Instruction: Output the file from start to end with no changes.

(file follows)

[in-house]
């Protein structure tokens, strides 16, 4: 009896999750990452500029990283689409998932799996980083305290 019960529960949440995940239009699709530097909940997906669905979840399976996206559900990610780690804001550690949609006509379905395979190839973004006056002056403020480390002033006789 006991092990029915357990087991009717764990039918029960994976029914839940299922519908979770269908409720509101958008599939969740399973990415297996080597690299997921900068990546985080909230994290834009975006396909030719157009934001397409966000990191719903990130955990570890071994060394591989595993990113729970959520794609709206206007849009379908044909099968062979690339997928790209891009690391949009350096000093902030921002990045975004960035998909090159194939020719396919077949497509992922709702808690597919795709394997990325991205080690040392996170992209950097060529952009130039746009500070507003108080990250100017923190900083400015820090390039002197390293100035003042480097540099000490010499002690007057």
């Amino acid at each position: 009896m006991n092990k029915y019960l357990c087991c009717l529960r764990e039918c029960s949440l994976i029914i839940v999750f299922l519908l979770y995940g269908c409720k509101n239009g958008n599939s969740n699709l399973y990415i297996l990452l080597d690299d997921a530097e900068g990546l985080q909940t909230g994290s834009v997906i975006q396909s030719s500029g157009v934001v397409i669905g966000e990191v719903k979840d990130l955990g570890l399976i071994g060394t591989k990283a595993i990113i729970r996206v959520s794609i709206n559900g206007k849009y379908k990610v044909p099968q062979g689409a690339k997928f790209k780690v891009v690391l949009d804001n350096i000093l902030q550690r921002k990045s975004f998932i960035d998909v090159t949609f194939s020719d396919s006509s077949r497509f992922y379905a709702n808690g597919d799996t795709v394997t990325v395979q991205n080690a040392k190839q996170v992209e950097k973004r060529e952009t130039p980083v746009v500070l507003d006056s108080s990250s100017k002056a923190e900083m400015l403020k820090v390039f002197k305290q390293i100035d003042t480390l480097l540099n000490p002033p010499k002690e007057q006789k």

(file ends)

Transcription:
[in-house]
């Protein structure tokens, strides 16, 4: 009896999750990452500029990283689409998932799996980083305290 019960529960949440995940239009699709530097909940997906669905979840399976996206559900990610780690804001550690949609006509379905395979190839973004006056002056403020480390002033006789 006991092990029915357990087991009717764990039918029960994976029914839940299922519908979770269908409720509101958008599939969740399973990415297996080597690299997921900068990546985080909230994290834009975006396909030719157009934001397409966000990191719903990130955990570890071994060394591989595993990113729970959520794609709206206007849009379908044909099968062979690339997928790209891009690391949009350096000093902030921002990045975004960035998909090159194939020719396919077949497509992922709702808690597919795709394997990325991205080690040392996170992209950097060529952009130039746009500070507003108080990250100017923190900083400015820090390039002197390293100035003042480097540099000490010499002690007057």
């Amino acid at each position: 009896m006991n092990k029915y019960l357990c087991c009717l529960r764990e039918c029960s949440l994976i029914i839940v999750f299922l519908l979770y995940g269908c409720k509101n239009g958008n599939s969740n699709l399973y990415i297996l990452l080597d690299d997921a530097e900068g990546l985080q909940t909230g994290s834009v997906i975006q396909s030719s500029g157009v934001v397409i669905g966000e990191v719903k979840d990130l955990g570890l399976i071994g060394t591989k990283a595993i990113i729970r996206v959520s794609i709206n559900g206007k849009y379908k990610v044909p099968q062979g689409a690339k997928f790209k780690v891009v690391l949009d804001n350096i000093l902030q550690r921002k990045s975004f998932i960035d998909v090159t949609f194939s020719d396919s006509s077949r497509f992922y379905a709702n808690g597919d799996t795709v394997t990325v395979q991205n080690a040392k190839q996170v992209e950097k973004r060529e952009t130039p980083v746009v500070l507003d006056s108080s990250s100017k002056a923190e900083m400015l403020k820090v390039f002197k305290q390293i100035d003042t480390l480097l540099n000490p002033p010499k002690e007057q006789k």